Andre Gorz, philosopher of freedom, sociologist of work, ecologist and democratic socialist, trade union adviser, journalist and for a time editor of Nouvelle Observateur and Les Tempes Modernes, took his life at 84 on the 24th of September together with his wife Dorine, 83, who was suffering from a degenerative disease. On the 25th he was about to appear on German Television to discuss his latest book, Lettre à D. Histoire d’un amour, published in 2006 — a testament of love to her and their 56 years together.
Gorz was a key mentor of France’s New Left. He took the idea of freedom and equality to areas that his very own mentor Jean-Paul Sartre feared to tread. His vivid writing and analyses became a major influence to most of us in the anti-apartheid and labour movement in South Africa: from Rick Turner to Cyril Ramophosa; from Eddie Webster to Blade Nzimande; from debates of the limits and possibilities of a democratic workplace to an unconditional basic income grant; from a critique of Marxism’s productivism to an ecological communalism; from notions of freedom from drudgery and work to the shortening of the working week, from job-sharing to the meaning of active and emancipated communities.
Gorz was also the celebrated journalist Michel Bosquet, who described in breath-taking detail the miseries of everyday life among working people, immigrants and the poor in the late 1960s and early 1970s. But if Bosquet was a pseudonym for Gorz, Gorz was not Gorz at all. That was also a pseudonym for a Vienna-born son of a Catholic and a Jew who fled Austria when the Nazis took control. But in intellectual and literary circles (because he also wrote fiction) Gorz was to remain Gorz.
When I was a graduate student at Wits, the two Websters, Eddie and David, made me read his Division of Labour and his Ecology as Politics line by line, respectively. Delays in translation eliminated the six years (1973-9) between the two texts. The one pulled towards the meaning of a democratic workplace, the other towards an anti-industrial community-sensitive democracy. I learnt to appreciate their stern insistence about understanding this French guy and the contrary emotions of the two books later. My didactic/futuristic novella in 1992 — Etopia — a Week in the Life of a Worker in 2020 (Madiba Press) had his and their mentoring shadow behind each line, even though it described in detail an Inanda and KwaMashu of the future. The last South African to have met Gorz as far as I know was Langa Zita, of the parliamentary committee of economic affairs who almost convinced him to visit South Africa two years ago.
His Farewell to the Working-Class (1980) and Paths to Paradise (1985) were not appreciated at all here: the self-confidence and narcissism of the local scene with a rising and militant trade union movement, the heady days of the UDF, the debates between workerists and populists, all emphasizing the centrality of the working class or the black working class created a rather hostile environment for his ideas. The point of his Farewell was that the working class was not central to a politics of emancipation, that the emphasis on the world of production among Marxists was as problematic as the emphasis of business gurus on work discipline; that freedom presupposed emancipation from work. The “new” way was drafted into his Paths manuscript — a lyrical vision of a society without constraint, domination and control.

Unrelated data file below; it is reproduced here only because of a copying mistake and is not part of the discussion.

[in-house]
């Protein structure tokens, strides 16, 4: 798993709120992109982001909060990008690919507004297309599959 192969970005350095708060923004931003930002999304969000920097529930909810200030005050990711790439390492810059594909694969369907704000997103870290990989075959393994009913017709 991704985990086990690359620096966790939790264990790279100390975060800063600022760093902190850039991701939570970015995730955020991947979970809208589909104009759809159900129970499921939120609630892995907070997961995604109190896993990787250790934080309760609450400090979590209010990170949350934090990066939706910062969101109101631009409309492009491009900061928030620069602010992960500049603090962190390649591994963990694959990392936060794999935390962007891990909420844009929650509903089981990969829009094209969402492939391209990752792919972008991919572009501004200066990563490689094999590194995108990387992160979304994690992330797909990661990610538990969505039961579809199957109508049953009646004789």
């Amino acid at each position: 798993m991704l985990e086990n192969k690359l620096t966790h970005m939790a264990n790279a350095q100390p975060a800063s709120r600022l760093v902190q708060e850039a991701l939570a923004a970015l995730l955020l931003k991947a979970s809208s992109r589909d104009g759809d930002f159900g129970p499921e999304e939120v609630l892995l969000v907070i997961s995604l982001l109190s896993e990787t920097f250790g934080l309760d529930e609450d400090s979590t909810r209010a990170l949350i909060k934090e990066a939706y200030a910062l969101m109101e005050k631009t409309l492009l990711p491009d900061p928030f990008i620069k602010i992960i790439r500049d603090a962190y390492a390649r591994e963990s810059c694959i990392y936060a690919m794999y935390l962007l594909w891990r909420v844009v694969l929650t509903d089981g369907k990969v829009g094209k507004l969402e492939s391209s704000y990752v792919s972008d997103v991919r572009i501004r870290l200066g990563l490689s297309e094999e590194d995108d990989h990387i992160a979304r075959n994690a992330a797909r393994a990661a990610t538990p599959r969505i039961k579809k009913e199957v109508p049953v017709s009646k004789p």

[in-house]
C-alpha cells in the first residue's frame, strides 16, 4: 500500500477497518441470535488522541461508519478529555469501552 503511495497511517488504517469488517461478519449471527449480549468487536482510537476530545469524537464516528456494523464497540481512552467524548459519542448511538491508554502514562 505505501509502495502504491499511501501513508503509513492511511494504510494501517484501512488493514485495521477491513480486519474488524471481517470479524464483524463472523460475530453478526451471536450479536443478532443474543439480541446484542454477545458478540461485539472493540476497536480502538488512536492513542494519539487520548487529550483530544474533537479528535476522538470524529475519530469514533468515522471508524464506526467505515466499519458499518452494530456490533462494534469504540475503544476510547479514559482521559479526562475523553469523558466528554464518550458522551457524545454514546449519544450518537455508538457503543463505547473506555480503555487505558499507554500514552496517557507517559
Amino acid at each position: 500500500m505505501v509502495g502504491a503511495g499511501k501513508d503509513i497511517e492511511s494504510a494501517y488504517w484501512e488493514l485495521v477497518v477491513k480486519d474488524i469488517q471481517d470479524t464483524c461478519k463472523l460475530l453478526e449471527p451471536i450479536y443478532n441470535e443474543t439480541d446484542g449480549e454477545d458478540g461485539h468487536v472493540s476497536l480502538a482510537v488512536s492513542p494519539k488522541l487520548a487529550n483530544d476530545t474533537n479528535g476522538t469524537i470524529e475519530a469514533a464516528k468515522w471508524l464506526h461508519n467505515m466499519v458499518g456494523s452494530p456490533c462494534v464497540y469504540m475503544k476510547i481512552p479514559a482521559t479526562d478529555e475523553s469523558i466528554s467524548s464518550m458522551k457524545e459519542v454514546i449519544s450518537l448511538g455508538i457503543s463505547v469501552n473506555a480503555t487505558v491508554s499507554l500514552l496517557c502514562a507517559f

By the late 1980s major parts of his work were accepted by the trade union movements of France and Germany: that the 35-hour week and later the 30-hour week were a precondition for not only dealing with unemployment but also a precondition for a better quality of life for their members.
1989 saw the publication of the Critique of Economic Reason a text that has become central to any academic curriculum that deals with the “workplace” and its theorization. It was dense, demanding and uncompromising: it was the least popular book among graduate students of industrial sociology and psychology. A decade later came his Reclaiming Work: Beyond the Wage-Based Society, which dealt with exactly what the title implied — as one of my students remarked about its core point: “the workplace does not need you, so get a life and create sensible and meaningful work outside it!” — powered by a trenchant critique of neo-liberalism.
I am sure that many thinking people in South Africa will note such a passing with sadness: all humanists, democrats, socialists, communists, anarchists, ecologists, feminists, trade unionists, intellectuals and people troubled by the meaning of freedom in the contemporary world have learnt something from his compassionate engagement. The ageing couple ended their life in and through love at a time when what they believed in is not yet with us in this callous world.
Ari Sitas is a sociologist and a writer. He heads the School of Sociology and Social Studies at UKZN.